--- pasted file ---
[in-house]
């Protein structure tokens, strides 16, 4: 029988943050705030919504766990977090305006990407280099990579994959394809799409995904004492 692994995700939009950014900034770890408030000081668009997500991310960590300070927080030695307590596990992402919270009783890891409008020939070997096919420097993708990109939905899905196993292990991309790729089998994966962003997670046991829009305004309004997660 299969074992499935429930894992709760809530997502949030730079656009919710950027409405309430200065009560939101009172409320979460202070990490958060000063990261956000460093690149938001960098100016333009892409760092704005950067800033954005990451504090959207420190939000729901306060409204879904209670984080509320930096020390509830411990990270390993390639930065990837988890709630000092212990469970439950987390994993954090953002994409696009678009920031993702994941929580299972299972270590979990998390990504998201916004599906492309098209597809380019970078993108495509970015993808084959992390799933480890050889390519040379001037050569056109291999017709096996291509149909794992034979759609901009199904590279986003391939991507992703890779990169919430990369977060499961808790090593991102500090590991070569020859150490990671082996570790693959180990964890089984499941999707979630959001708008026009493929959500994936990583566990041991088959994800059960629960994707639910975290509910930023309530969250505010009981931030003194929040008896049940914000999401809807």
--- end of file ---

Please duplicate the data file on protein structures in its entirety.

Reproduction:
[in-house]
């Protein structure tokens, strides 16, 4: 029988943050705030919504766990977090305006990407280099990579994959394809799409995904004492 692994995700939009950014900034770890408030000081668009997500991310960590300070927080030695307590596990992402919270009783890891409008020939070997096919420097993708990109939905899905196993292990991309790729089998994966962003997670046991829009305004309004997660 299969074992499935429930894992709760809530997502949030730079656009919710950027409405309430200065009560939101009172409320979460202070990490958060000063990261956000460093690149938001960098100016333009892409760092704005950067800033954005990451504090959207420190939000729901306060409204879904209670984080509320930096020390509830411990990270390993390639930065990837988890709630000092212990469970439950987390994993954090953002994409696009678009920031993702994941929580299972299972270590979990998390990504998201916004599906492309098209597809380019970078993108495509970015993808084959992390799933480890050889390519040379001037050569056109291999017709096996291509149909794992034979759609901009199904590279986003391939991507992703890779990169919430990369977060499961808790090593991102500090590991070569020859150490990671082996570790693959180990964890089984499941999707979630959001708008026009493929959500994936990583566990041991088959994800059960629960994707639910975290509910930023309530969250505010009981931030003194929040008896049940914000999401809807």